- Insulin stimulates the formation of glycogen in the liver and muscle
Glycogen is polysaccharide molecule made of long chains of glucose joined together. It is useful as an energy storage molecule in muscle and liver as it can quickly be broken down into glucose for respiration.
When blood glucose levels rise, insulin causes the liver and muscles to convert glucose into glycogen for energy storage. Similarly, insulin slows down the rate at which glycogen is broken back down into glucose.
- Insulin stimulates the production of fatty acids in the liver
Fatty acids are the building blocks of fats. Insulin stimulates the liver to convert glucose into fatty acids. These fatty acids are then made available to other tissues, such as adipose (fat) tissue and muscle. The fatty acids may then be made into triglycerides (a type of fat) for storage.
- Insulin inhibits the breakdown of fat stores
Your body carries fat stores in tissue known as adipose tissue. Fat is stored here in the form of triglycerides. Triglycerides can then be broken down to release fatty acids for energy in a process known as lipolysis. Insulin inhibits this process.
Furthermore, insulin stimulates adipose (fat) and muscle tissue to take up triglycerides circulating in the blood and store them as fat.
- Insulin stimulates the formation of protein
In addition to influencing carbohydrate and fat metabolism, insulin also affects how your body uses protein.
Insulin is an anabolic hormone – it stimulates growth and the building of proteins in muscle, liver and other tissues. It also increases the uptake of amino acids (the building blocks of protein) into these tissues.
Insulin binds to specialized insulin receptors (IRs) on the surface membrane of cells.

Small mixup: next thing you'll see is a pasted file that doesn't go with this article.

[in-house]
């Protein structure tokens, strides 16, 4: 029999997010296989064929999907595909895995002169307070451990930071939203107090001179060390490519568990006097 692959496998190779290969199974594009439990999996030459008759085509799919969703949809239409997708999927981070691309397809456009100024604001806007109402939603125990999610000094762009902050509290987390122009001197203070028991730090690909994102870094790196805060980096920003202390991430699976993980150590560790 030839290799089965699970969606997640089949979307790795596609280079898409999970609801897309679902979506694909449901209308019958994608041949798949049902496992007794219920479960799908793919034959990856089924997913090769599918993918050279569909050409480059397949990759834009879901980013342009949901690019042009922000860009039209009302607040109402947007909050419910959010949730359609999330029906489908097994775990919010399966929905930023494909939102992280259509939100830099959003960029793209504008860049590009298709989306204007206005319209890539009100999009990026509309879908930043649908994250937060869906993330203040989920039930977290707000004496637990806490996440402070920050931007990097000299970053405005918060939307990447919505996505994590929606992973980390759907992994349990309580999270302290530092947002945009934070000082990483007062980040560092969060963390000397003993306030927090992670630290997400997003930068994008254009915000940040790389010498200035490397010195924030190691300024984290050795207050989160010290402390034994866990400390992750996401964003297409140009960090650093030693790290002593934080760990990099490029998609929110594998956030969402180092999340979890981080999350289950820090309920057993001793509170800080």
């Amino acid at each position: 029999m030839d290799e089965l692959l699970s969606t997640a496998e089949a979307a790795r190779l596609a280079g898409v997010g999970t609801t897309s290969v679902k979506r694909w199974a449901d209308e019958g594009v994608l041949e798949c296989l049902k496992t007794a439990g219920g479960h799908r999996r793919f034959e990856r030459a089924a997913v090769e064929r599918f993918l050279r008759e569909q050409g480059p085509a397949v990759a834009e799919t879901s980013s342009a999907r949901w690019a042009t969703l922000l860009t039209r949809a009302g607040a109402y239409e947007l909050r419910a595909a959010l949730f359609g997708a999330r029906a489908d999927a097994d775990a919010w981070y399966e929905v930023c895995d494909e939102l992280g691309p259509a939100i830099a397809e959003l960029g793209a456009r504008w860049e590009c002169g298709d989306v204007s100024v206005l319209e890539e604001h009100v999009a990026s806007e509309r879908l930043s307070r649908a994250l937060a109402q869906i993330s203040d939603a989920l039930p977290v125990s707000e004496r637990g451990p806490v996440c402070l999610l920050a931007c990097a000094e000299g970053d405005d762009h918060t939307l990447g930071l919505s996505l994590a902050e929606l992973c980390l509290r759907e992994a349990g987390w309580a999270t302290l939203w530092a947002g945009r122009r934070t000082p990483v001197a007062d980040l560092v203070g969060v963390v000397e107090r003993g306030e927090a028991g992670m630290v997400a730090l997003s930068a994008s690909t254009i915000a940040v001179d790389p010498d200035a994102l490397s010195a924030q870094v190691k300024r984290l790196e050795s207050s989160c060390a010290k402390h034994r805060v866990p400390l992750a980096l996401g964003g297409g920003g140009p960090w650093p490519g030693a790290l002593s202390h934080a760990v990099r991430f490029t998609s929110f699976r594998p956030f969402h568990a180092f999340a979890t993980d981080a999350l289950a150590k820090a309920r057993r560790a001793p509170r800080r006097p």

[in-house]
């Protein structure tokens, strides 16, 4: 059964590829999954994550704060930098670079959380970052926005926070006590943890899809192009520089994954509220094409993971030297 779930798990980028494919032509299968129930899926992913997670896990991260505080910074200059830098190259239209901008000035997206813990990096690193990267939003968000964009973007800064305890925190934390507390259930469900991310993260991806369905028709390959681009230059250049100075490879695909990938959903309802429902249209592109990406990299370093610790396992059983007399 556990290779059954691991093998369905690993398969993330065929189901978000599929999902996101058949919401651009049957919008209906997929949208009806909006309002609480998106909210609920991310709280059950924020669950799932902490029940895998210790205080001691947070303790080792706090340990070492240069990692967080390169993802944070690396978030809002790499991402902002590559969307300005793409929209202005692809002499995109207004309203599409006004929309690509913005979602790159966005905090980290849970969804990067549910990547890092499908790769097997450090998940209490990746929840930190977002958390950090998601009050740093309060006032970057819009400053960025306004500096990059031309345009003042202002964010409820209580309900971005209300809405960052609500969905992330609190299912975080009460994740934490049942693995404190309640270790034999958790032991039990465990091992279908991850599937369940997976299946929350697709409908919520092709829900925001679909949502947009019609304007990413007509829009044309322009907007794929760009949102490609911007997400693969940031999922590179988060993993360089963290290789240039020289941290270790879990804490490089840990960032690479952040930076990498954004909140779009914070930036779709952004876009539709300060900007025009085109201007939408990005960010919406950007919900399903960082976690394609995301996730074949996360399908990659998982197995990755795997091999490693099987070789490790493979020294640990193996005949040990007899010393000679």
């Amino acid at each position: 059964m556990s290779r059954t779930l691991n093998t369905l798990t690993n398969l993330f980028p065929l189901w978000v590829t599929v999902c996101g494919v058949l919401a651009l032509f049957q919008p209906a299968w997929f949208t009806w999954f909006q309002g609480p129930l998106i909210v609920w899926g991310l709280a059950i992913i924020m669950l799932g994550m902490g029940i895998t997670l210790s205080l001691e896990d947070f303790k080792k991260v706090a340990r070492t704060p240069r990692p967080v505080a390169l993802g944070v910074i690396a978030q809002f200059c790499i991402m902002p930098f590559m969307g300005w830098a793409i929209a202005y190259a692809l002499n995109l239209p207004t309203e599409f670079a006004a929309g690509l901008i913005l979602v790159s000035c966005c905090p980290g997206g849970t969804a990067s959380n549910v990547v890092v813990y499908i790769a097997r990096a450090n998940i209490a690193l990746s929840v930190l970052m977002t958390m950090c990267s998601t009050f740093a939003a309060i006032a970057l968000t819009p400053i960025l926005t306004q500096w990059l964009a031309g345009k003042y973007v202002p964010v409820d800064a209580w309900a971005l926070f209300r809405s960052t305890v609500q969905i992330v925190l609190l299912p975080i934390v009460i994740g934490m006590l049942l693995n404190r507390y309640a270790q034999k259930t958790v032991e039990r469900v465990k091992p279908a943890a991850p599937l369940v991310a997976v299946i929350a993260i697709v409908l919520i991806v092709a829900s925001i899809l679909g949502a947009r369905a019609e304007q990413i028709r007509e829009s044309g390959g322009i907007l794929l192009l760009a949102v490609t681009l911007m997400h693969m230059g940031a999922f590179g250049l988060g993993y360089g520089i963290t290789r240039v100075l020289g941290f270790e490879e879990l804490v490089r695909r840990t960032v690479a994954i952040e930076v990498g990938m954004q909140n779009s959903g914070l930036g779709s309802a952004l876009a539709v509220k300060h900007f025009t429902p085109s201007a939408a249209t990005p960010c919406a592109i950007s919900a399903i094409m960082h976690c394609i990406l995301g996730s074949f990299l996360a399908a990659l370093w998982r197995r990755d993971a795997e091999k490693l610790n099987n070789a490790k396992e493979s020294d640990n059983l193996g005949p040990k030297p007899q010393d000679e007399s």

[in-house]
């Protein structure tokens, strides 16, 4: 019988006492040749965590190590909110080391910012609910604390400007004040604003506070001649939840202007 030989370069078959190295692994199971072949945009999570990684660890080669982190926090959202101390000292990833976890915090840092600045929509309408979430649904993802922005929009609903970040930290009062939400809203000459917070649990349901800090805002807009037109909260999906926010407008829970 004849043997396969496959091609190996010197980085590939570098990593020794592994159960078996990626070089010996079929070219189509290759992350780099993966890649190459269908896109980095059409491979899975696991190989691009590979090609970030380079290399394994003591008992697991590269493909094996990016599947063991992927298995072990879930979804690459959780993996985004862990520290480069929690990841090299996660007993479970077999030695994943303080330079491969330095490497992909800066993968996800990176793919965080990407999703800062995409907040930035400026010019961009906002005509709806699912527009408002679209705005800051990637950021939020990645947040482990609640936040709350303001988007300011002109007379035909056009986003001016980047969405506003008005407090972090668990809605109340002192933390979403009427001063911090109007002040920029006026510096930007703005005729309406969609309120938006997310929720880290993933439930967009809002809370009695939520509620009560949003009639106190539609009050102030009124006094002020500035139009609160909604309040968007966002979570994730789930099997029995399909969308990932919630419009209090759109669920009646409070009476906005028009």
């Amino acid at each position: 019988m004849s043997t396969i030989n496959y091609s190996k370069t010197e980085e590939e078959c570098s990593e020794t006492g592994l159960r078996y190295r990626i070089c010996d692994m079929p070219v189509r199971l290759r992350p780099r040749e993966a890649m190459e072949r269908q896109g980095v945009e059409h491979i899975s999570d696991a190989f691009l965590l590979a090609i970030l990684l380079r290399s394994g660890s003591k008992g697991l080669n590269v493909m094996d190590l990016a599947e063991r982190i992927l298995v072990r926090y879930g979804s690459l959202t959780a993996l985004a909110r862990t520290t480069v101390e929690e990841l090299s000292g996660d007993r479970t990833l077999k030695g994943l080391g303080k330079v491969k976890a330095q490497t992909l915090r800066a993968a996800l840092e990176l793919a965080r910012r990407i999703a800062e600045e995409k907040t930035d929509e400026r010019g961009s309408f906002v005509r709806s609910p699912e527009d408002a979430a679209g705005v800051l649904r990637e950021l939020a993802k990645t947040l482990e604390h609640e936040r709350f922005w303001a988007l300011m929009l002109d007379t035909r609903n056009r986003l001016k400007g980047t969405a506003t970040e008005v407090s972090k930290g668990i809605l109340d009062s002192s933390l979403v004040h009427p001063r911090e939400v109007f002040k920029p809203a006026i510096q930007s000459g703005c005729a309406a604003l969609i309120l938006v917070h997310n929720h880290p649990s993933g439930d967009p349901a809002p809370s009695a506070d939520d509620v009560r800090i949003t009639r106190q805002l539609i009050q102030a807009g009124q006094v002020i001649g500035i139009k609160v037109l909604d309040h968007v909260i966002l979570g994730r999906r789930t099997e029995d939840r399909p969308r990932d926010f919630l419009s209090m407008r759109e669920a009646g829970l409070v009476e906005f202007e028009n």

When insulin binds to the outer part (the alpha subunit) of these receptors, it stimulates an enzyme (called tyrosine kinase) on the inner part (the beta subunit) of the receptor.
The stimulation of this enzyme causes the activation of various molecules, including molecules known as insulin receptor substrates (IRS). These, in turn, trigger a cascade of chemical reactions which activate a number of other molecules/enzymes that are ultimately responsible for insulin’s various effects.
Insulin and glucose entry
In several tissues, including muscle and fat tissue, insulin facilitates the entry of glucose into cells.
Cells in these tissues have special transporter proteins that allow glucose to pass into the cells. These proteins, called glucose transporter proteins (GLUT), are stored inside the cell in small compartments called vesicles. There are different types of GLUT proteins, but GLUT 4 is the predominant protein in muscle and fat tissue.
When insulin binds to the insulin receptor, it triggers a signalling cascade that causes the vesicles containing GLUT4 proteins to fuse with the outer membrane of the cell. The GLUT4 proteins then become inserted into the membrane and allow glucose to enter into the cell.
Your blood glucose level refers to the concentration of glucose circulating in your bloodstream. The amount of glucose in your blood varies throughout the day according to when you’ve eaten food and how well your body produces and responds to insulin.
To accurately measure your blood glucose level, a blood test is required.(Note: we do not offer this service at FitnessGenes).
In this regard, there are three main blood glucose levels that are routinely measured.
Random blood glucose
This is your level of blood glucose when taken at any time during the day. This level will vary widely depending on when you last ate. Typically, however, a normal random blood glucose level is 125 mg/dL (7mmol/L) or lower.
Fasting blood glucose
This is your level of blood glucose after you have had nothing to eat or drink after at least 8 hours. A normal fasting blood glucose level is between 70 mg/dL (3.9 mmol/L) and 100 mg/dL (5.6 mmol/L).
Oral Glucose Tolerance test